More carbon equals thicker leaves equals more carbon.

Plant scientists have made a new discovery.  When levels of carbon dioxide in the atmosphere rise, most plants thicken their leaves.

Human activity is raising carbon dioxide levels, so thick-leafed plants may be the future.

But this new discovery is more important than thicker leaves on plants. Two University of Washington scientists showed that plants with thicker leaves absorb less carbon. This may make the effects of climate change worse. Climate change models have not considered this yet. When this information is added, the amount of carbon absorbed was much less. They left about 6.39 million tons of carbon in the atmosphere per year. Those levels are similar to the 8.8 million tons of carbon released into the atmosphere each year by humans.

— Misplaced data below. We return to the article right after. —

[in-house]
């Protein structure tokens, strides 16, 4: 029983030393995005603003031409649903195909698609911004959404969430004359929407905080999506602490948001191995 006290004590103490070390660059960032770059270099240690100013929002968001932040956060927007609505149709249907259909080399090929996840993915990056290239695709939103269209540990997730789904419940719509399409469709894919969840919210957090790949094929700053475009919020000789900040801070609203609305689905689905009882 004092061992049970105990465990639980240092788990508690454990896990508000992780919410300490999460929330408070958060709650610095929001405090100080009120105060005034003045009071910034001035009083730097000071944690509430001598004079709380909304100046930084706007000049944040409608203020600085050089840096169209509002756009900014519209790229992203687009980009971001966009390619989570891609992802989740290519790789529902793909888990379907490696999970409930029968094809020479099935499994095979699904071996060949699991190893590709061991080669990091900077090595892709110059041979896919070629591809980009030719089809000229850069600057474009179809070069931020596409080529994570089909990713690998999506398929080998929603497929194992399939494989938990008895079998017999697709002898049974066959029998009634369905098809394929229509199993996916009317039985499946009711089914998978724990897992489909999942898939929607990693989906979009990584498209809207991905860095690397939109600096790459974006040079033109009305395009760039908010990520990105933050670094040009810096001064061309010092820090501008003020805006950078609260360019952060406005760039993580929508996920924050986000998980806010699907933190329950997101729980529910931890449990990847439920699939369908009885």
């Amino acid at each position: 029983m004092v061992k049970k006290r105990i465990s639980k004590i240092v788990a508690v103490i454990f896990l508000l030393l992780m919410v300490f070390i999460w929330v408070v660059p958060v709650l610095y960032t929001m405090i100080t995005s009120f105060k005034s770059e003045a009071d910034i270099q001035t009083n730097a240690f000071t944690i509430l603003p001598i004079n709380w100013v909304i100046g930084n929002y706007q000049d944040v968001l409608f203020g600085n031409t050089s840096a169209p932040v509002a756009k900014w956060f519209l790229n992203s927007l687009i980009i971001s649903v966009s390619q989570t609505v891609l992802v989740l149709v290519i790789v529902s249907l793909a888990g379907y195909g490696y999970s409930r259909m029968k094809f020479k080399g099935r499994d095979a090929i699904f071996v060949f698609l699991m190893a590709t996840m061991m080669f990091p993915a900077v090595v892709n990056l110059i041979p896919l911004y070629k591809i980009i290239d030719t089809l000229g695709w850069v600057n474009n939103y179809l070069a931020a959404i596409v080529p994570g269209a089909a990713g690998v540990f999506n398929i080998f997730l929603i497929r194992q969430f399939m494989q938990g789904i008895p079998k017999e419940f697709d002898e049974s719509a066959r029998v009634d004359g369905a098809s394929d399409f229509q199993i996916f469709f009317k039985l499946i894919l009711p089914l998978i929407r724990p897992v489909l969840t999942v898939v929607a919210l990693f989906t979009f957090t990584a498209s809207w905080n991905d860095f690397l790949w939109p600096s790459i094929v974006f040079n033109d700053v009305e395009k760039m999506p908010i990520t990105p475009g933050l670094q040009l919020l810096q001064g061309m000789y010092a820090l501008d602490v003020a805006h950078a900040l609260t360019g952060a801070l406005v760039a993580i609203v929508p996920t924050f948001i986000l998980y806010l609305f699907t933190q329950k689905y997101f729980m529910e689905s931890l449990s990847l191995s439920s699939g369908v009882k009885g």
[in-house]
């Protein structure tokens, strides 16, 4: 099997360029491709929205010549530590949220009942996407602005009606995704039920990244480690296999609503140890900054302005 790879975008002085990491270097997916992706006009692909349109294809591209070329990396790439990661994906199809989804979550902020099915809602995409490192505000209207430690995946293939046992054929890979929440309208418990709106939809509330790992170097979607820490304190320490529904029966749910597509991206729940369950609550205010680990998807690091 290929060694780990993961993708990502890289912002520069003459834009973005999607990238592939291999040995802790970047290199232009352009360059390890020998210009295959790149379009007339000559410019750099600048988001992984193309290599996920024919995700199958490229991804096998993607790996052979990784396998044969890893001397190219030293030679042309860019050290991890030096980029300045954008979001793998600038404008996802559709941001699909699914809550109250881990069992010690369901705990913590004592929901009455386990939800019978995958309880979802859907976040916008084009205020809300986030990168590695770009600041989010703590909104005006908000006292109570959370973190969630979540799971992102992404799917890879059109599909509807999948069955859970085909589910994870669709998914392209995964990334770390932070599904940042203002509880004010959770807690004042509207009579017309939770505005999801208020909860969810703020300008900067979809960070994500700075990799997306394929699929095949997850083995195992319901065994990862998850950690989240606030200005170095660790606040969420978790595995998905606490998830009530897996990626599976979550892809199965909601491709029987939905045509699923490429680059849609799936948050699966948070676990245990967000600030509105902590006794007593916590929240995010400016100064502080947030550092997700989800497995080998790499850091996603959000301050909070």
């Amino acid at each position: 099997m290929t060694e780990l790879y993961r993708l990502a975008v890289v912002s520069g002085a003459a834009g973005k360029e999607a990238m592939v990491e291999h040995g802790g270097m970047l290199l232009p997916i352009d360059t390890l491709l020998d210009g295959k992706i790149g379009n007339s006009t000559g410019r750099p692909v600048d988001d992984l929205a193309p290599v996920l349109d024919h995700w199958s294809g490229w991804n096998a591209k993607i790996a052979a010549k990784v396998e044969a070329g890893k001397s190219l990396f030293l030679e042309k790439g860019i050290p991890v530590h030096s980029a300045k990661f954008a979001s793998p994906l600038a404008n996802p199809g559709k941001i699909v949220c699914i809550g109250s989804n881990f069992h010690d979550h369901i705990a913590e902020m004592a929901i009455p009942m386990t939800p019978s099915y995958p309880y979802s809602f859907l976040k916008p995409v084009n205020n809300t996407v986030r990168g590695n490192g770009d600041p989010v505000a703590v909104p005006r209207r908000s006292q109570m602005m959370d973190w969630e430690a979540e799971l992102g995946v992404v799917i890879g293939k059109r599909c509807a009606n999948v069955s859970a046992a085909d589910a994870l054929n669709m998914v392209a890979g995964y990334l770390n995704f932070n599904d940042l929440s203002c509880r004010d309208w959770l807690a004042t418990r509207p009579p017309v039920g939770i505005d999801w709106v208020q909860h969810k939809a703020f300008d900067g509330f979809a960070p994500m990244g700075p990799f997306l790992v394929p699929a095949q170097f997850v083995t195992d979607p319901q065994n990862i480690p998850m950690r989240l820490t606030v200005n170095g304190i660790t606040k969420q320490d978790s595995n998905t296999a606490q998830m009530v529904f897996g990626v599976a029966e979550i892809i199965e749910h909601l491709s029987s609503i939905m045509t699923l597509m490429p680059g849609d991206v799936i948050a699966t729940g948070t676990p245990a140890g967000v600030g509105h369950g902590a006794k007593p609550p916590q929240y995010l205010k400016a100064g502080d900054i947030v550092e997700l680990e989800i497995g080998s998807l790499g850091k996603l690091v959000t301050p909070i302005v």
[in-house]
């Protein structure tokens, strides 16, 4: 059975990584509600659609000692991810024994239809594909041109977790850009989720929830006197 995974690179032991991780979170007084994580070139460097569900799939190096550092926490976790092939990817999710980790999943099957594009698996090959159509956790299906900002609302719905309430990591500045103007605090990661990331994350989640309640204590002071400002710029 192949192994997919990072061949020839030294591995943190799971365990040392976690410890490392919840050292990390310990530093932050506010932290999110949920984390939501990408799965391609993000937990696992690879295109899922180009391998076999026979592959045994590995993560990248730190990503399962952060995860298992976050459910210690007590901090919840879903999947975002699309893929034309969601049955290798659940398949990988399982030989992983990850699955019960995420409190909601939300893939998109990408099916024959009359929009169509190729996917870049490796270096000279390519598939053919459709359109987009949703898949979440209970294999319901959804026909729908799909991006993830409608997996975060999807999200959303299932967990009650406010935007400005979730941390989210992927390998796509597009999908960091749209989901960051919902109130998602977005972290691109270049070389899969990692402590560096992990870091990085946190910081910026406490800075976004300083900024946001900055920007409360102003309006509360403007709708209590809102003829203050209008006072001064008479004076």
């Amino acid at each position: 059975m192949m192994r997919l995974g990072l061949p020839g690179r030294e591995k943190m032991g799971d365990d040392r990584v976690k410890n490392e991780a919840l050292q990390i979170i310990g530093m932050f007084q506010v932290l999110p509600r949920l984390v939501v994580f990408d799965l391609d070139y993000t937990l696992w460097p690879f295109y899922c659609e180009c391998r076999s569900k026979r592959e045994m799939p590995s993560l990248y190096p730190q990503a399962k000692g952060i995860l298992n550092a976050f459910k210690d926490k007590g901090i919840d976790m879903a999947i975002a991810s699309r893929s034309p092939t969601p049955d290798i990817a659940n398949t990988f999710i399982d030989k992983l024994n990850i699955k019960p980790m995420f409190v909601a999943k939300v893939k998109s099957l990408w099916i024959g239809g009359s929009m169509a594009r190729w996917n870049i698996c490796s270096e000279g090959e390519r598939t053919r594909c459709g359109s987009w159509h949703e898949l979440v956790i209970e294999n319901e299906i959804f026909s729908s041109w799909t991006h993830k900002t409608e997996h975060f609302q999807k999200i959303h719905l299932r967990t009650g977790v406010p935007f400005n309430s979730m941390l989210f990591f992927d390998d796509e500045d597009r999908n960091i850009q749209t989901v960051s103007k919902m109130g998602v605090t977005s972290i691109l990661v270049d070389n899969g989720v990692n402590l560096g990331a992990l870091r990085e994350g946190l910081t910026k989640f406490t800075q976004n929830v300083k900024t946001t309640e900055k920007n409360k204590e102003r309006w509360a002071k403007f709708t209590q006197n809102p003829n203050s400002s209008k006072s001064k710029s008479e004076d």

Read more at University of Washington

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